Transaction costs

Transaction costs seem to be poorly understood by the general public. For example, it costs money to buy a house. It costs money to sell a house. People often don’t take these costs into consideration when they imagine their house investment. If you buy/sell a house every few years, that’s a major hit to your bottom line. It might even destroy your investment. (Houses should not be investments, but that’s a rant for another time.)

The common 1% financial advisor fee is another example. It is deceptively large and in general you should avoid it.

Big, sophisticated companies should know all about transaction fees. Maybe?

The Japanese tech conglomerate, run by billionaire Masayoshi Son, spent a staggering $894 million on investment-banking fees in 2018, according to financial-data company Refinitiv, securing financial advice on deals and procuring an array of bonds, loans, and equity investments.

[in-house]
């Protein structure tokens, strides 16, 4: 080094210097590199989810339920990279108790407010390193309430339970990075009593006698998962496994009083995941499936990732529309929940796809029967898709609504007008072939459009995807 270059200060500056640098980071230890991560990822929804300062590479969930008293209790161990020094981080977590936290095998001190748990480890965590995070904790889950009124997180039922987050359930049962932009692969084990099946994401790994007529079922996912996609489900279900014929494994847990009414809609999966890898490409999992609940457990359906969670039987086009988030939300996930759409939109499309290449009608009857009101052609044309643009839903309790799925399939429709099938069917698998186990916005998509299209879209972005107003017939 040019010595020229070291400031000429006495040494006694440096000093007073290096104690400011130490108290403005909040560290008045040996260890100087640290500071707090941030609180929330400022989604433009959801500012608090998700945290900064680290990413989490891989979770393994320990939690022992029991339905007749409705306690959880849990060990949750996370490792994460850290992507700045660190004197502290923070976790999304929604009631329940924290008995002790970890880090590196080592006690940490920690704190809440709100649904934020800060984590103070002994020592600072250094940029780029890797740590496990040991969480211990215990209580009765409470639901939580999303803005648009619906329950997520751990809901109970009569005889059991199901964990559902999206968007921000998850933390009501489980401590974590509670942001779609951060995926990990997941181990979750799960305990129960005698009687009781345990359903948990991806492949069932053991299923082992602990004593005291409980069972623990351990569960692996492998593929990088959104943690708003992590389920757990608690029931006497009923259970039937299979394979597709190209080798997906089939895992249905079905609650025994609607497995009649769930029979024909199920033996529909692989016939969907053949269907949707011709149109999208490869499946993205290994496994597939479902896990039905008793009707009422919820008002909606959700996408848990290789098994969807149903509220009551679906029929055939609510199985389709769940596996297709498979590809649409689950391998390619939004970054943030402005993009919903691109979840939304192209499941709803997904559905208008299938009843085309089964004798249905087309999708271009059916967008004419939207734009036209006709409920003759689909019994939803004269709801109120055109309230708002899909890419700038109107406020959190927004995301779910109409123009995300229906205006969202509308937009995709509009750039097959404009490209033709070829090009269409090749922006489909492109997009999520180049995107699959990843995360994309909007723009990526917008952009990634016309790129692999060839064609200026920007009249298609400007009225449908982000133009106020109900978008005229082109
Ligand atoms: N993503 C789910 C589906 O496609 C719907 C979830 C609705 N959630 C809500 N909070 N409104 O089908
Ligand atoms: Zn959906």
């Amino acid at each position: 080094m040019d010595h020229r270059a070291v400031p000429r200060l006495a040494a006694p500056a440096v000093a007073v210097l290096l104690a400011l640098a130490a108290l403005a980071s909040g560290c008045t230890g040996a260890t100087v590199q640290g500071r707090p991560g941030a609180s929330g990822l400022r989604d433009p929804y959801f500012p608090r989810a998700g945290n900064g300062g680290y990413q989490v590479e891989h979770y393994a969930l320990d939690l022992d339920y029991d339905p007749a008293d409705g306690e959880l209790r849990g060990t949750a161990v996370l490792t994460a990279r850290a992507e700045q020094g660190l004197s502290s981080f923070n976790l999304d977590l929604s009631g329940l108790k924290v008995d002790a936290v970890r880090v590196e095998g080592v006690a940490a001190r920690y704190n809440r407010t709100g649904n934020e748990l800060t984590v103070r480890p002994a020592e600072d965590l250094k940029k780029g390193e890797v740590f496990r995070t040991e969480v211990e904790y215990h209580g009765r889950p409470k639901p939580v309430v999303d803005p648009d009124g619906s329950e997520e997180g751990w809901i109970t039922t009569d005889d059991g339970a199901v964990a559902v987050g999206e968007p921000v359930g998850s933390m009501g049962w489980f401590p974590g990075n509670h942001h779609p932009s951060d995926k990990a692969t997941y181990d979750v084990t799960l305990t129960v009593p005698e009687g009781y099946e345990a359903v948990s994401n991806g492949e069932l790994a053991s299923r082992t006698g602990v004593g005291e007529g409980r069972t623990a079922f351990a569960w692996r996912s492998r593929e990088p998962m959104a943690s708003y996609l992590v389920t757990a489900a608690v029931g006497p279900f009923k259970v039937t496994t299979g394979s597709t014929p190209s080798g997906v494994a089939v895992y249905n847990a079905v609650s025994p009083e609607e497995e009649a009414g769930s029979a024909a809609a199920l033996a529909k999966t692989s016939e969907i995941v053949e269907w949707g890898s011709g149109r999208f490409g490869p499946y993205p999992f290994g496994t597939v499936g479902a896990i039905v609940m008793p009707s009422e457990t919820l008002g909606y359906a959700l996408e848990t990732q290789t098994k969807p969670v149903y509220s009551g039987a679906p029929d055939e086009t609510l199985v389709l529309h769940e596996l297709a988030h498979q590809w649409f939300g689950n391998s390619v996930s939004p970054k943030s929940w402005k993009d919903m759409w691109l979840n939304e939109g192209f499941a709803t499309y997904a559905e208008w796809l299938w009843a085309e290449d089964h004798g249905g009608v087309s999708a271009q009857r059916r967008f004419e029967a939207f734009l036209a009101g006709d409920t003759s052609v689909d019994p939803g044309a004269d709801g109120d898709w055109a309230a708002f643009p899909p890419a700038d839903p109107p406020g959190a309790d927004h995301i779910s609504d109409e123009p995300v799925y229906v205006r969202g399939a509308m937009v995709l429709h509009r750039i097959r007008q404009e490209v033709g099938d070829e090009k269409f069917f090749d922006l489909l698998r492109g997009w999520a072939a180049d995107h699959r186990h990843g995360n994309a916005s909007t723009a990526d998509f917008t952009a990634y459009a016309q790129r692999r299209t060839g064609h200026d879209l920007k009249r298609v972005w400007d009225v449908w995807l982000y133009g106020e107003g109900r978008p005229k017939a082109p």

That’s not the highest total for any company just last year but the highest in at least the past decade. 

The next highest fee payer in 2018, German pharmaceutical giant Bayer, is leagues behind at $384 million — 57% less than SoftBank

SoftBank spent $900 million on investment-banking fees in 2018

You have to make a lot of money on your investments to make up for a one-year $894M investment fee. That’s not just $894M now. That’s more than $1B in three years at 3% returns. That’s well over $2B in 10 years at 10% returns. Take whatever you were going to make on those investments and lop off a few billion immediately.

Maybe Softbank knows what it’s doing? Maybe?